I Marathoned Uwe Boll's Worst Movies and (Barely) Survived

Let's pour one out for a filmmaker so bad, he can't even be hate-watched.

Getty Images / Charley Gallay

News broke this week that Uwe Boll, the less-likable, modern-day Ed Wood, has more or less retired from filmmaking following the release of Netflix project Rampage: President Down, and he is now running a successful restaurant in Vancouver. It has nothing to do with a sudden realization that he’s an all-time awful filmmaker, of course; like all deluded national treasures, he’s still convinced he’s a genius.

Boll has dealt mainly in unconscionably bad adaptations of so-so video games and consistently retaliates against his critics, which only pushes them to criticize him further. In 2007, he responded to a negative review from Wired by telling the author to “go to your mum and fuck her … because she cooks for you now since 30 years … so she deserves it.” In 2015, during the production of Rampage: President Down, he released a scathing YouTube response to a petition that was started in an effort to stop his crowdfunding efforts and career altogether; Its title? “fuck you all”, which is a message that could just as easily apply to his work’s regard for its audience or film in general.

There is something about Boll that feels simultaneously more pure and more sinister than Tommy Wiseau, who in recent years has been tainted with the scourge of self-awareness. Now that he’s gone full Howard Hughes (without any of the talent or money or hot women), I decided to watch the worst of his worst according to Rotten Tomatoes and pray that a letter from Boll telling me to fuck myself is in the mail.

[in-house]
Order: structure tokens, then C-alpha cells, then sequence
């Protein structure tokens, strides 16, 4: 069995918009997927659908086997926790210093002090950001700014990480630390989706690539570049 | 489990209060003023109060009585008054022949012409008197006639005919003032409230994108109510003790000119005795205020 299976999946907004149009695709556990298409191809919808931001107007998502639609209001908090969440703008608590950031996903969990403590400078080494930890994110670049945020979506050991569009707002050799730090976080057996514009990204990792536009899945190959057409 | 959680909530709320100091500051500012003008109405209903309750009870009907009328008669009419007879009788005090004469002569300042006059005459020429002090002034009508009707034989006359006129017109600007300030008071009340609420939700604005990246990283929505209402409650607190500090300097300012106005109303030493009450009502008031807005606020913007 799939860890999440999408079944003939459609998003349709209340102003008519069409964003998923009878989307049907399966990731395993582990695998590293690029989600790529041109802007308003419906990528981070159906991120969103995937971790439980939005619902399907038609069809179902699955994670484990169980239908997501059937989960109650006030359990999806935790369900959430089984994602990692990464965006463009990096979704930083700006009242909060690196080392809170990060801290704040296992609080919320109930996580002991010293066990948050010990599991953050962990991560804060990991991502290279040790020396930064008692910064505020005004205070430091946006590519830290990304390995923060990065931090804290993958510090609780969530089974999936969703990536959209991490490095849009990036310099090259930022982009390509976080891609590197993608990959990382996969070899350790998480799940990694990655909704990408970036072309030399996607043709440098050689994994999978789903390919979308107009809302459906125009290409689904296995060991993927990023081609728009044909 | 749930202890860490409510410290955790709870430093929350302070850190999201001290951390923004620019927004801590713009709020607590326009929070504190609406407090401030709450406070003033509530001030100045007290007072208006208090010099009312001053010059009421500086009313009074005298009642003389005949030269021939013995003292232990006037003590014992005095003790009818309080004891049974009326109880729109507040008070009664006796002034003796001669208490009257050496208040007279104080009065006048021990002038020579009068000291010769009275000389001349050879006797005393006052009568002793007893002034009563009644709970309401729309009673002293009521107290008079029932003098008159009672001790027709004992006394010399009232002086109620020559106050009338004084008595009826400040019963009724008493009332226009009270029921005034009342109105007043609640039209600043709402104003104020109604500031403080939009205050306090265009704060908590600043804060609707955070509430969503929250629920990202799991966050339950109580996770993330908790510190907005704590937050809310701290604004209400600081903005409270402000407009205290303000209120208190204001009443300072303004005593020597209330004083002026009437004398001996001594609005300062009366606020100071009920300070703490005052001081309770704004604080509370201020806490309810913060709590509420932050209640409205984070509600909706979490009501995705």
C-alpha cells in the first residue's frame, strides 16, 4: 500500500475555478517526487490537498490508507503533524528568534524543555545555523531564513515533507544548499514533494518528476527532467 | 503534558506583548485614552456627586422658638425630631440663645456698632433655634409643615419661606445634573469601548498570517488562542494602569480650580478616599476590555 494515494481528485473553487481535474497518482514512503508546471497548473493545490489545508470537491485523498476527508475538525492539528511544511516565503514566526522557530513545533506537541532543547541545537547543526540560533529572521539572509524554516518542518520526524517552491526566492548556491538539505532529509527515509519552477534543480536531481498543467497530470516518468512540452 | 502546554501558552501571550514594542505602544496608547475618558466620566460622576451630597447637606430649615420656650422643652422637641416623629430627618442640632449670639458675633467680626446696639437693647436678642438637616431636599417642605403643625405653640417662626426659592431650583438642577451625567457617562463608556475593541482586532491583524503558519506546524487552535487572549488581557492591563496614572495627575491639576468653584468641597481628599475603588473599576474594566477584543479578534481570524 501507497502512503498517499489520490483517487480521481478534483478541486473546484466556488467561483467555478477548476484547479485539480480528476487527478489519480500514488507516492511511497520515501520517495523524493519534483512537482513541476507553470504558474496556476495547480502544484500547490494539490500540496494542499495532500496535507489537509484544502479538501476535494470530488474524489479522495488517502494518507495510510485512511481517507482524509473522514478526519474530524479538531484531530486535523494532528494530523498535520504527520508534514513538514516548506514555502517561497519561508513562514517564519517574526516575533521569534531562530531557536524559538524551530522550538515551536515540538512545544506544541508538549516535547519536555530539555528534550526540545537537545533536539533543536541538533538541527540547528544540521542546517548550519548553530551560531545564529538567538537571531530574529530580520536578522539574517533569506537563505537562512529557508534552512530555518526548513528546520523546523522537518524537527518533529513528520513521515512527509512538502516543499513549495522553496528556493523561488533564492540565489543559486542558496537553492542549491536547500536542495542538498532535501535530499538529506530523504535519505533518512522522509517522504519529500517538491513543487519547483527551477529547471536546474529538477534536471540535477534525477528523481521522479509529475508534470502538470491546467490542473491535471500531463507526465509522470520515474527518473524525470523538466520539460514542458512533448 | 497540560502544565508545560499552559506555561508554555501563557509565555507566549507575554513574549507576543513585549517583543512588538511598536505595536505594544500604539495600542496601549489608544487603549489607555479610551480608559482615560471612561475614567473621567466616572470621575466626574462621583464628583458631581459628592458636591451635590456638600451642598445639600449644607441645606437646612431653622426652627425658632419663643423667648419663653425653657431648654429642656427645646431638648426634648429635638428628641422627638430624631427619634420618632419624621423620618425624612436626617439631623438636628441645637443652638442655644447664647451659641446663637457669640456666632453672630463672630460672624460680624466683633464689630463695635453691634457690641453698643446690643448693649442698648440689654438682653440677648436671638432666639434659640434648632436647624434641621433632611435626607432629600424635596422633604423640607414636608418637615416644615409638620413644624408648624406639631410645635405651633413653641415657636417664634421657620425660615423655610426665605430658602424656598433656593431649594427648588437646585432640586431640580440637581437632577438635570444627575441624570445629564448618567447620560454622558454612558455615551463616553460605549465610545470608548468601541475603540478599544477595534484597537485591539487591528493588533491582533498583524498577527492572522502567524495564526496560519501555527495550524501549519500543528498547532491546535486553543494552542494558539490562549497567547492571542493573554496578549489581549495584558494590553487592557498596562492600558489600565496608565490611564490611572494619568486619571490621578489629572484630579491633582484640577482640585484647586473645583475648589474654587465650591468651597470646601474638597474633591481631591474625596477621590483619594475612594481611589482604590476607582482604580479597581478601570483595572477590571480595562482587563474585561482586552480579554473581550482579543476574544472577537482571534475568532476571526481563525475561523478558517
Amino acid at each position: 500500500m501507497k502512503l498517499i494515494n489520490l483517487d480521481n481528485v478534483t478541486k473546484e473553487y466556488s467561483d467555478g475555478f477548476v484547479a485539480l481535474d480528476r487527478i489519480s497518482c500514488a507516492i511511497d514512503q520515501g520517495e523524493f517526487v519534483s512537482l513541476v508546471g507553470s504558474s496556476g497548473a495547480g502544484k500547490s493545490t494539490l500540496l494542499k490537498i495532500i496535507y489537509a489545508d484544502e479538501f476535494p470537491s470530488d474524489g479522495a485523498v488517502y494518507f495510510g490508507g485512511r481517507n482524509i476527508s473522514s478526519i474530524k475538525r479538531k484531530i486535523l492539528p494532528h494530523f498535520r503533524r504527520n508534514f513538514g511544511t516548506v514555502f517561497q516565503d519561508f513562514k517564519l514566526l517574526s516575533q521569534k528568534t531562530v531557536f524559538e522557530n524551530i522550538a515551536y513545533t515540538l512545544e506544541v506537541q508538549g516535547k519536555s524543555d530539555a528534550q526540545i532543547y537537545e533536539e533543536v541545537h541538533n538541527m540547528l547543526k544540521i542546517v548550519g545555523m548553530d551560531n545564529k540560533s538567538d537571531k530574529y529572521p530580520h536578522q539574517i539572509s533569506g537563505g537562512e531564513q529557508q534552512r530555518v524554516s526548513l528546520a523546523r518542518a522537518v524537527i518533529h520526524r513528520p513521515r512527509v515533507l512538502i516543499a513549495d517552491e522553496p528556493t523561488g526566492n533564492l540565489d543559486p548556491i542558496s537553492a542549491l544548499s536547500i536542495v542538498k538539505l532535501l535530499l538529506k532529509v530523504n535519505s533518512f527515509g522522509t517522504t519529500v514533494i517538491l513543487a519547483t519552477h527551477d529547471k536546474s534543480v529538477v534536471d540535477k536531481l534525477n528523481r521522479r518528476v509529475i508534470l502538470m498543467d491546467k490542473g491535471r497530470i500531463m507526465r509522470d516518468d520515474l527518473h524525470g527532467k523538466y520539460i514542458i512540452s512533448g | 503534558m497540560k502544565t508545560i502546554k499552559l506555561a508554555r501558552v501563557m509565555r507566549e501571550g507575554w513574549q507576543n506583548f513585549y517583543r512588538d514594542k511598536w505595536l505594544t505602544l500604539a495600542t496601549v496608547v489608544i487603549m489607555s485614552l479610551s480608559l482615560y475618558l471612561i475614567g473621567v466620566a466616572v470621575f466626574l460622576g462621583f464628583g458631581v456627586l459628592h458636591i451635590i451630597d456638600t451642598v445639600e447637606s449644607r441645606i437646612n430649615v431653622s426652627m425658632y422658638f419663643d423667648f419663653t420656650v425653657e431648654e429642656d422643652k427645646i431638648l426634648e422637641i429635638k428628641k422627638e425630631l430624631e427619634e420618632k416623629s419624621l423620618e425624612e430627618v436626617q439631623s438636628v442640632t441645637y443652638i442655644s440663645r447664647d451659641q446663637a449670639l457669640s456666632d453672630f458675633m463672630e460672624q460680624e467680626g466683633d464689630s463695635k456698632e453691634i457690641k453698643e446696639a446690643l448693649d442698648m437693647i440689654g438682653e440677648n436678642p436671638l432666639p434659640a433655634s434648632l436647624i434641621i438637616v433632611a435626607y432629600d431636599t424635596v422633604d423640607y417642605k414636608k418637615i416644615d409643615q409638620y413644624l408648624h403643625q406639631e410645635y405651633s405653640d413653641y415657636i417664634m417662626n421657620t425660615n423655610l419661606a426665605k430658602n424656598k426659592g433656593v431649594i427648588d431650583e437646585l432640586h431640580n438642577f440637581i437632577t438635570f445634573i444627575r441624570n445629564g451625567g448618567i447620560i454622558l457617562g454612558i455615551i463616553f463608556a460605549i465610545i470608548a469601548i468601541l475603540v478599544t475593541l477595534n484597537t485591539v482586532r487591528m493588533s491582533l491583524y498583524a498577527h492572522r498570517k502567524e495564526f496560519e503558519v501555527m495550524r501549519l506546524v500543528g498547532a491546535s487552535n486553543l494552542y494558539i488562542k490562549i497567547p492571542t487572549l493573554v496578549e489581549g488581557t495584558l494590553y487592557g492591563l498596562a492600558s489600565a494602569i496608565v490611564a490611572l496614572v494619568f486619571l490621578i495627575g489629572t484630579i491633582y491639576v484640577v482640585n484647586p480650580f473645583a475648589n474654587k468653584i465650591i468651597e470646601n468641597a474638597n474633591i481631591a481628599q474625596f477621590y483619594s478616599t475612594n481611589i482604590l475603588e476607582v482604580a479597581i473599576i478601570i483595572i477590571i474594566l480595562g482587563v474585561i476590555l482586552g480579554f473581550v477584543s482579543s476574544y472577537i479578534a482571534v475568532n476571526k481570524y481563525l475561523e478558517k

Cinema Crime #1: In the Name of the King: A Dungeon Siege Tale

Described as a German-Canadian-American action-fantasy film, those are the only five words in this movie that make sense in a sentence together. Studded with some bamboozled or desperate white men — the Jason Statham, Ray Liotta, Ron Perlman trifecta — In the Name of the King had a budget of $60 million, 75 percent of which seems to have gone to maintaining Statham’s buzzcut. The source material is completely irrelevant, but it’s a 2002 Microsoft computer game, a big hit in its time but largely forgotten by the movie’s 2007 release.

King is one long, confusing, occasionally boom pole-in-the-shot fight scene that was even worse than the recent Dungeons & Dragons adaptation, so here’s what I could make of the plot: Statham is a man known as Farmer (whose actual name is Camden Konreid) and was adopted by Ron Perlman, whose name isn’t relevant to the story. Fast-forward what looks like 40 years based on Statham’s craggy old-road-map face (but is really about 25 years), Farmer has acquired a hot wife and a son named Zeph who eventually dies. The passing elicits an unconvincing scream of despair from Farmer (or Camden Konreid, it hardly matters). We can safely assume that Zeph is the luckiest character in the story, because he is dead, and therefore doesn’t have to be involved in this world any longer.

Ray Liotta functions as one of my favorite bad characters, the aging actor who isn’t sure if he’s in a movie or a vivid and terrifying lucid dream. He’s the ostensible villain of the film, and his nemeses include Matthew Lillard (Shaggy) and Burt Reynolds, who is a king and maybe Farmer’s real dad.

Eventually, the movie ends. Farmer and his hot wife are reunited, sans son, and no one seems to care.

Cinema Crime #2: BloodRayne